I hate myself a little when I go to therapy. It such a privileged person thing to do, to whine to someone about my problems when I have my health, enough food, good kids, a stable relationship, a warm home. I have pet turtles that swim in a 40 gallon tank, and some people don’t have water. I am not that man in the wheelchair who probably can’t move his head. I feel obnoxious for feeling like I have problems. I hate everyone in here, I hate my brain. I am sorry for the nice redhead who has to listen to me.

I come here anyway. I force myself through an awkward session of talking and, sometimes, crying. I blow my nose and wipe at my eyes with the cheap, scratchy tissue from the little blue cardboard box. I am exhausted when we are finished.

I would like to be able to sort out my head alone, to not need any help, with anything. I would like to be as strong and repressed as my parents tried to teach me to be. But I’m not. Sometimes I need help. At least four times a year.

Tagged , , , , , ,

In the Pursuit of Knowledge and Virtue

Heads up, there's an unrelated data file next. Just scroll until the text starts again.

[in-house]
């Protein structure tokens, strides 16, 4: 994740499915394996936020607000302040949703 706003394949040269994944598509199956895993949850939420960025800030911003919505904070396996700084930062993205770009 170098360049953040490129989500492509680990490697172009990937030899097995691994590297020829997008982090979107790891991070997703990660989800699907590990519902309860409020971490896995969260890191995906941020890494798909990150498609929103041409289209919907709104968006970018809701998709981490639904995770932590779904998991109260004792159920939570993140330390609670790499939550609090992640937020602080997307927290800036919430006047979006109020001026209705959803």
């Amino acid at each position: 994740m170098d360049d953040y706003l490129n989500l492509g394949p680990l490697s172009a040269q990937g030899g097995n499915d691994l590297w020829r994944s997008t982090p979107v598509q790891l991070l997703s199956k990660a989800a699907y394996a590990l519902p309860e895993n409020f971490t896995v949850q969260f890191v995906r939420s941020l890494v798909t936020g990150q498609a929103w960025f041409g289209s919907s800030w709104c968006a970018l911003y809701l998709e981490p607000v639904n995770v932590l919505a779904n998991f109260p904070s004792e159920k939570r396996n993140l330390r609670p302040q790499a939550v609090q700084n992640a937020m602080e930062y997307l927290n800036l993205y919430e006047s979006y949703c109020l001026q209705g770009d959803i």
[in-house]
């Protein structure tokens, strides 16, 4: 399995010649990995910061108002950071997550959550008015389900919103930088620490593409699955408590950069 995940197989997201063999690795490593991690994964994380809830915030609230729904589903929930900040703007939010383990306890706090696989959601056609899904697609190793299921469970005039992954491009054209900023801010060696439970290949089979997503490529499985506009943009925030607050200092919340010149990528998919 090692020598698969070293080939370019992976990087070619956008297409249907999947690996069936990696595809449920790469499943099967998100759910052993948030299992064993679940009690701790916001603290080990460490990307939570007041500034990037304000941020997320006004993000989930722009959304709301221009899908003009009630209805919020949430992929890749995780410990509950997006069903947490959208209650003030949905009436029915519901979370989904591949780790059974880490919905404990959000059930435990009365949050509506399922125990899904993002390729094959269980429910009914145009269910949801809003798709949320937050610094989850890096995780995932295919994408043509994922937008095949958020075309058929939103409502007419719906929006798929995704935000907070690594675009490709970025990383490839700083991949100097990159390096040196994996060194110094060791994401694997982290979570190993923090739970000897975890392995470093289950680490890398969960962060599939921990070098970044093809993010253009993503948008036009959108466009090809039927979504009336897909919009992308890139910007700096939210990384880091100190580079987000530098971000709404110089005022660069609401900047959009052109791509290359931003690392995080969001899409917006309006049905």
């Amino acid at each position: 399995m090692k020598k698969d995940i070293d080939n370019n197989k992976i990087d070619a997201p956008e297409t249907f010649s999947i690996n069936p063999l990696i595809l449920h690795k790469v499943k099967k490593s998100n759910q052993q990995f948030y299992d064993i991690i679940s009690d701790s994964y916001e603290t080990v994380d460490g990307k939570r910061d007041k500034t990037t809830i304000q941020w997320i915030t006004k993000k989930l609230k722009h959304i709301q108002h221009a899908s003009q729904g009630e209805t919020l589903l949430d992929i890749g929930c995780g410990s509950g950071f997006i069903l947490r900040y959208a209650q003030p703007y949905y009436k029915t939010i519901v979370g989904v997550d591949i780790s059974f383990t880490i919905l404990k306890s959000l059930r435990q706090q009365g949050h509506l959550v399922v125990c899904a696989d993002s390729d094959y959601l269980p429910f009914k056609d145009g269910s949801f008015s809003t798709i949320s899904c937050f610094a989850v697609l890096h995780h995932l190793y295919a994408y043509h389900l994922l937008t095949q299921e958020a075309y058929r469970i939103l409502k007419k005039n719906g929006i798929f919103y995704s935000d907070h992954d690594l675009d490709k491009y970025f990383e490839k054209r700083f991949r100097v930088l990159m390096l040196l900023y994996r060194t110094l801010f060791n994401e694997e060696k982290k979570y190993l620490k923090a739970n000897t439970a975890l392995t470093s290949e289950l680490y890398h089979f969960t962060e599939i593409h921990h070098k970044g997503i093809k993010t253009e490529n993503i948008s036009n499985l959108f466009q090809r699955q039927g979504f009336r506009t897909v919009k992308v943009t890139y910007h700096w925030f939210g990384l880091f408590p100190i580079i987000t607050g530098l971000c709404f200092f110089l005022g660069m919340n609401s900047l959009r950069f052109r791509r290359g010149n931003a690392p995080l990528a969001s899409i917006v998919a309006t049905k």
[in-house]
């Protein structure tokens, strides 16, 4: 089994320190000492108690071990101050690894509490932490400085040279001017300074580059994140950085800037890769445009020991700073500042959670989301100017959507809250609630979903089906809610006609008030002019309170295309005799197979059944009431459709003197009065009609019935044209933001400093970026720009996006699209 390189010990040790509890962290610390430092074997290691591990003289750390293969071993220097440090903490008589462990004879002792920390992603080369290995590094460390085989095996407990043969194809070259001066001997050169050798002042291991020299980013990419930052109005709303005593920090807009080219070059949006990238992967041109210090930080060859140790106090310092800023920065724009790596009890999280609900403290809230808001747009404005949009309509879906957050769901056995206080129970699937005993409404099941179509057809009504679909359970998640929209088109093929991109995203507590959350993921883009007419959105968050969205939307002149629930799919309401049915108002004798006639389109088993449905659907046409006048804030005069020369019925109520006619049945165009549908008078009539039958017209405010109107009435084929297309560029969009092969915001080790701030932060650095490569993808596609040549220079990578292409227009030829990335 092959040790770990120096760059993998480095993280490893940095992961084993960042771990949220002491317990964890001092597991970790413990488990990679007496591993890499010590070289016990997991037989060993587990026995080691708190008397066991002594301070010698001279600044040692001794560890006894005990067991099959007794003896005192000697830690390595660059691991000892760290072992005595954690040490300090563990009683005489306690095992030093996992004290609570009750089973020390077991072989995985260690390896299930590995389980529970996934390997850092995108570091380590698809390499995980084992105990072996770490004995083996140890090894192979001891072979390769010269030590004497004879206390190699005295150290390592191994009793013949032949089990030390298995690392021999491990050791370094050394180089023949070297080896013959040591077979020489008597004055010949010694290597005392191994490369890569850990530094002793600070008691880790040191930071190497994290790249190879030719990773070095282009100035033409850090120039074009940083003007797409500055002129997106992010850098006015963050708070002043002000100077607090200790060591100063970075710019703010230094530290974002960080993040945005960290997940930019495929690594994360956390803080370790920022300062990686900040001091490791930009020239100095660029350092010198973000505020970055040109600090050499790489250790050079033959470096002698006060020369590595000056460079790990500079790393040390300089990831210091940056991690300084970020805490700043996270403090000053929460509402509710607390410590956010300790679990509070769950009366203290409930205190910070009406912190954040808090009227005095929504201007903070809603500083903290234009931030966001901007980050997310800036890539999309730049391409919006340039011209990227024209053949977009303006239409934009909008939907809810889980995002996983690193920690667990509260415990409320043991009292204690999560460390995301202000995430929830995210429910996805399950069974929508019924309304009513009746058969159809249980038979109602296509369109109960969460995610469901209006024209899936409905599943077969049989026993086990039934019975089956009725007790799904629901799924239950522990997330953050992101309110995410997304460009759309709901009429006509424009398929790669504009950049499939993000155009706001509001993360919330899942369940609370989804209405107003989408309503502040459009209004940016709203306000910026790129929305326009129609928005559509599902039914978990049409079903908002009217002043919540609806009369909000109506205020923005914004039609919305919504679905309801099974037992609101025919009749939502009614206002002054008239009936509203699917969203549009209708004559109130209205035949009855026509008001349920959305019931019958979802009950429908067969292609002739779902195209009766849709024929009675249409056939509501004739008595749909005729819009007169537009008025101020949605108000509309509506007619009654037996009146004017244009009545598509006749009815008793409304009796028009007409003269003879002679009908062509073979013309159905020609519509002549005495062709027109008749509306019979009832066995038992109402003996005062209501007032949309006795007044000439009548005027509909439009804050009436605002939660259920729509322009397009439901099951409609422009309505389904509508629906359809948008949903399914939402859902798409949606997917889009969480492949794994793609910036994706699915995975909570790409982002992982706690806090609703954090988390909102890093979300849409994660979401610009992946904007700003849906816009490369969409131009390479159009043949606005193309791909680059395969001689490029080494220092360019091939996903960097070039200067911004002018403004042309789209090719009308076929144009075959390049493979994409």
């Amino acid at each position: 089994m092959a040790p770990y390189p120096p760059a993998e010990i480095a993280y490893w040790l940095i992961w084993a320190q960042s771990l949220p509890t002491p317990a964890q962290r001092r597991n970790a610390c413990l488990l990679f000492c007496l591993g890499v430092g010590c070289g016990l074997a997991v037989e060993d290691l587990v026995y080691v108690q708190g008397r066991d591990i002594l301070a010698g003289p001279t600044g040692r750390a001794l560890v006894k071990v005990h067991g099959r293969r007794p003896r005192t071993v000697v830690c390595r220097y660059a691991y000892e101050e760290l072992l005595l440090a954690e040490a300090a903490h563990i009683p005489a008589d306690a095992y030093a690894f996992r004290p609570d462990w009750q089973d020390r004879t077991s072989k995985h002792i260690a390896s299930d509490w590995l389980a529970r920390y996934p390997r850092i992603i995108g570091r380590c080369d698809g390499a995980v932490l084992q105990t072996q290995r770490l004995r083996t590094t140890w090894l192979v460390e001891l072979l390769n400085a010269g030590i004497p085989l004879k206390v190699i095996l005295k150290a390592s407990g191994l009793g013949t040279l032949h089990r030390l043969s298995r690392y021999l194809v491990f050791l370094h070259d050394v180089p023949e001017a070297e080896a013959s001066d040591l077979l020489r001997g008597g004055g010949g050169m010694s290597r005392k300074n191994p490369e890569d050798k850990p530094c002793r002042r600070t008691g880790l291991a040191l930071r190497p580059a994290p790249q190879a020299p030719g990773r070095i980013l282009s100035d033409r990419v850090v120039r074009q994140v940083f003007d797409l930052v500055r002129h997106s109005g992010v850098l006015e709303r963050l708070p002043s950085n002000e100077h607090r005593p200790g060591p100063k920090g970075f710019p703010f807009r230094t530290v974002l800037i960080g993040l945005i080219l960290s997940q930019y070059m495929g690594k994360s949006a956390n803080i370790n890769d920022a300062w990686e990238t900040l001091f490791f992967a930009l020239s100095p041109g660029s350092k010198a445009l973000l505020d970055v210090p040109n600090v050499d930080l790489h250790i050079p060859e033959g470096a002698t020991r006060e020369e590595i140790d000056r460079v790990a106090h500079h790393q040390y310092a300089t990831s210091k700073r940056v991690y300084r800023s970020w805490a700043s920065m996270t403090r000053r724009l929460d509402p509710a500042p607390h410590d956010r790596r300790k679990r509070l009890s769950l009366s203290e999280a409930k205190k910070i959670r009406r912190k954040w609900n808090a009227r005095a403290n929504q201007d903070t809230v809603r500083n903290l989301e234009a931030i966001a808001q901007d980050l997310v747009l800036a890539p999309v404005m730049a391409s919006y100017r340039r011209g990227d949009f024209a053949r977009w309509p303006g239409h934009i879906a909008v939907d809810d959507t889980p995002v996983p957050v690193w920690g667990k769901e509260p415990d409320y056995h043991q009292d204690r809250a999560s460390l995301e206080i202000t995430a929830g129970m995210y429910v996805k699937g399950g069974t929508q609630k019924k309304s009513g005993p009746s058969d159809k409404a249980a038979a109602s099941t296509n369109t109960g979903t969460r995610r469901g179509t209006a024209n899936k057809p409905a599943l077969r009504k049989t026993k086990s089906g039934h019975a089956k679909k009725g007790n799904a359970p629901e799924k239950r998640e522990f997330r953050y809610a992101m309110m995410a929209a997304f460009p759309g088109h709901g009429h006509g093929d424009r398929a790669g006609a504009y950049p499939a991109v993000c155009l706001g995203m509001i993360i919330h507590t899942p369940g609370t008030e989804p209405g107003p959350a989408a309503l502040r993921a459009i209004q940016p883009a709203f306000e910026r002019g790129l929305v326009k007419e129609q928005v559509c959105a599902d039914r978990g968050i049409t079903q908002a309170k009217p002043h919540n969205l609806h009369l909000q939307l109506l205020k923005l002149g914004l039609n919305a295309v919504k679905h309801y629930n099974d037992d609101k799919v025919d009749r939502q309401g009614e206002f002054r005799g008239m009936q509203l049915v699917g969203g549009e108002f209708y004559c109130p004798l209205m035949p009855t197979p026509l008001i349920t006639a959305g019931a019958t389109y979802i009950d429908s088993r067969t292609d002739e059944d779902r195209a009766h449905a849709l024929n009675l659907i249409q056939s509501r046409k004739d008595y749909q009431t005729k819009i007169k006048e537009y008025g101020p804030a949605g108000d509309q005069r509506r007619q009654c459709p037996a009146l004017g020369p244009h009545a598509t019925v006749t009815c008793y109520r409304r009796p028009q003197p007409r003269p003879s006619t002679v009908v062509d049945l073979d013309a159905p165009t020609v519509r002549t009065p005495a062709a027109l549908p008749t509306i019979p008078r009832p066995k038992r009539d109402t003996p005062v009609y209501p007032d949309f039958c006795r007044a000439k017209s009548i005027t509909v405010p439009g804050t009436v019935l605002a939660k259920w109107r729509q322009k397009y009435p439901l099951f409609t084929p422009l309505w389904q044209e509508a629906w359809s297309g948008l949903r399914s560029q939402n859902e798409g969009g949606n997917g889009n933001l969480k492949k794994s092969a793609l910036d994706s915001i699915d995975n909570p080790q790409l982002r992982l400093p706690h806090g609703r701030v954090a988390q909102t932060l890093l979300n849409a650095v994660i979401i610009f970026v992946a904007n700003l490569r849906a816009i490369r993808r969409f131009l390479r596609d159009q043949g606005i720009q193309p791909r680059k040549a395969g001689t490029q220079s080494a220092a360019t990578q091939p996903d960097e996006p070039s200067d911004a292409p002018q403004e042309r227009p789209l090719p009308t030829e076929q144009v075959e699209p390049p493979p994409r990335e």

This past New Year’s celebration, before reaching that level of intoxication where there is no return, I sat in a stool against the wall fighting off a virus sprayed onto me by the snot of an awkward middle aged man at work. I sat there, sick in body and brooding mentally. I began to feel old. I began to feel inadequate. I began to feel unfulfilled. Love has never been kind to me. I find no comfort in the embrace of lovers because they’ve always been temporary and mostly trivial. Part of it is my fault since I am too selfish to give up my time and pursue or care for someone else. But I am prone to constant silly crushes that make me act like a 17 year old. For most people, if they have nothing else they at least have a companion. The moment I think I may have a companion is the moment the universe spins the other way and scoffs at me “Did you really think it would be that easy?” I sat there wishing I could just turn off my brain, so I got drunk. I got drunk and made out with some guy that was in awe of my “nerdiness” and kept declaring he really liked me and I kept assuring him that he was really drunk. After the excitement of swapping spit wore off and telling everyone about it, I felt pathetic. I felt self conscious, maybe I had been a last resort? I haven’t made out with anyone, I’ll take that dumb drunk chubby girl there. That’s probably what he thought. And soon I started my first bout of private depression of the year. It’s fairly common for me to get depressed after things escalate from light flirtations to full make out sessions or drunken hook up sessions. Don’t get me wrong though, these aren’t things that happen every week. They happen very randomly, sparse and unexpected. One thing is for sure, I always get depressed. It’s hard to find people to make out with or sleep with who have any remote concept of the passions defined by Anais Nin. I daydream of that bohemian kind of love. That abstract passion that brings an undefined kind of longing found in modernist literature. Sure, misery is a by product as well but it’s the type of misery that yields itself to the beauty and power of ones unrestricted passions.